50% of NC adults are now vaccinated against COVID-19. A legislative spat showcases why getting more on board only gets harder from here.

The North Carolina Department of Health and Human Services announced a significant milestone Thursday in ending the pandemic – more than 50% of adults (18 and older) in our state have received at least one dose of COVID-19 vaccine.

More than 43% of the adult population is now fully vaccinated against the virus.

While those numbers are impressive, legislators in the House Health Committee demonstrated this morning just how difficult it will be to reach herd immunity.

Rep.Keith Kidwell (R-Beaufort) urged the committee to advance House Bill 572, prohibiting a vaccine mandate by executive order, rule or agency.

Rep.Keith Kidwell

“The government cannot force one to take an injection of any type into their body. It’s all about freedom people,” said Kidwell.

Rep. Verla Insko (D-Orange) said the bill was ‘unworkable’ making it difficult for the Governor, the Secretary of Public Safety and the State Health Director to make a decision in an emergency situation when they must also seek the concurrence of the Council of State.

“The governor has no say in what I put in my body,nor do any agencies or government entities,” Kidwell asserted. “We’re talking about the same language that I’ve heard so many times from people on the other side of the aisle, being it’s my body, it’s my choice.”

Rep. Insko tried again to explain the difference during a pandemic.

Rep. Verla Insko

“I want to have control of my body. But there are instances where I am a danger to other people. I do not have a right to make somebody sick. I do not have a right to spread a deadly germ. Someone has to take care of the community.”

Kidwell balked at her reasoning.

“If the you’ve had the vaccine, why do I need it? If the vaccine doesn’t work, and you’re still afraid of getting the bug, why do I need the vaccine? Because it’s not going to protect me, if it’s not going to protect you,” Kidwell argued.

Rep. Hugh Blackwell (R-Burke) voiced his own concerns.

“I’m trying to understand when the legislature is supposed to be involved. Is the emergency such as the pandemic an opportunity for the governor and for Sec. Cohen to rule by fiat?”

Rep. Gale Adcock (D-Wake) offered that the state does play a role in non-emergency times in mandating certain children’s vaccines.

“We’re under unusual times. We’re trying to do the best we can to make the right decisions quickly for our entire population, and I’ll leave it at that,” said Adcock.

Rep. Insko said it was wrong to think the governor would independently make a decision about mandating a vaccine.

“The governor would not be making that decision alone. But India is an example. We don’t want to have the kind of things here that are going on in India.”

Rep. Donny Lambeth, who co-chairs the health committee, said he appreciated the debate, but it should be a matter of choice.

Rep. Donny Lambeth

“I made the decision with my family to get the vaccination. I would make that decision again. That was a personal decsion,” Lambeth said. “I encourage you to support this [bill], give individuals the freedom to make that choice, but I also encourage you to think very hard about getting the vaccination.”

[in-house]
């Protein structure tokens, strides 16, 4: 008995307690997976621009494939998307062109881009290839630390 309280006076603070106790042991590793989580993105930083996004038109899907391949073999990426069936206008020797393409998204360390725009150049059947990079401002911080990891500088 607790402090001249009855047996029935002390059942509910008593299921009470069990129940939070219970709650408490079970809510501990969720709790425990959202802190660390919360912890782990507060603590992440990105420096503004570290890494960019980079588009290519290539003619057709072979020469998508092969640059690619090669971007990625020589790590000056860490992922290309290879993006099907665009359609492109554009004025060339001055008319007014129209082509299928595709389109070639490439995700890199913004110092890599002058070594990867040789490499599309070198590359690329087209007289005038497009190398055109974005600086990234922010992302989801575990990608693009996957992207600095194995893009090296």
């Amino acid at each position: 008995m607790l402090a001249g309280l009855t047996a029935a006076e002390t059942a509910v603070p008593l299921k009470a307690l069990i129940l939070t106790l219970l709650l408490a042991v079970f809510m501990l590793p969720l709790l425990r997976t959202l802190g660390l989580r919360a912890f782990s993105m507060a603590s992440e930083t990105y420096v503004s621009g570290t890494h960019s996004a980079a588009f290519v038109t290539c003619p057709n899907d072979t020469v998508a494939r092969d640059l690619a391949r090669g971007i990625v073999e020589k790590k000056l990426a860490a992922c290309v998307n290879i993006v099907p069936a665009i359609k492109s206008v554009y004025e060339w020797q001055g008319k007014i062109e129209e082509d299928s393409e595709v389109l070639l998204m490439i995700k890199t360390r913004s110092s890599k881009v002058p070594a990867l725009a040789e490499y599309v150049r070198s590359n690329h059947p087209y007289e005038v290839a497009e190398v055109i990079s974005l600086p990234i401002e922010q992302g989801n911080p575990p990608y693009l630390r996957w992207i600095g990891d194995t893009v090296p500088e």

House Bill 572 passed on a voice vote, and advances to the Rules Committee.

Kidwell is also sponsoring a separate bill [House Bill 580] that would make it unlawful for an employer to refuse to hire a prospective employee if the employee refused to get a vaccine or provide proof of vaccination.

For his part, Governor Roy Cooper toured a vaccine clinic in New Hanover County Thursday, focusing on education to combat vaccine hesitancy.

“The more we encourage our loved ones to get their vaccine, the sooner we can safely do all the things we want to do,” said Cooper.

North Carolina has set a goal of getting get two-thirds of adults vaccinated with at least one shot in order to lift the indoor mask mandate and ease other public health recommendations.

COVID-19 has claimed 12,738 lives in North Carolina since the beginning of the pandemic.

Top Stories from NCPW

  • News
  • Commentary

With nearly 200 active COVID cases among students and staff, board will revisit mask mandate Monday [...]

Like millions of women, Sarah Anderson saw her income drop during the pandemic when her two part-tim [...]

Proposals would fund universal pre-K and free community college, hasten shift to renewable energy WA [...]

Last week, the Prison Policy Initiative published a report – "States of Incarceration: The Glob [...]

Vaccine refusal is a major reason COVID-19 infections continue to surge in the U.S. Safe and effecti [...]

Abortion is a common and normal part of the range of reproductive healthcare services that people ha [...]

Zac Campbell paused suddenly and took a minute to gather himself, while colleagues shuffled toward h [...]

Read the story by reporter Lisa Sorg here. The post Clear and present danger: Burlington’s Tarheel A [...]

A Clear and Present Danger


NC’s Tarheel Army Missile Plant is a toxic disgrace
Read the two-part story about the Army’s failure to clean up hazardous chemicals, which have contaminated a Black and Hispanic neighborhood for 30 years.

Read in English.

Haga clic aquí para leer: Peligro inminente
Una antigua planta de misiles del Ejército ha contaminado un vecindario negro y latino durante 30 años.

Leer en español.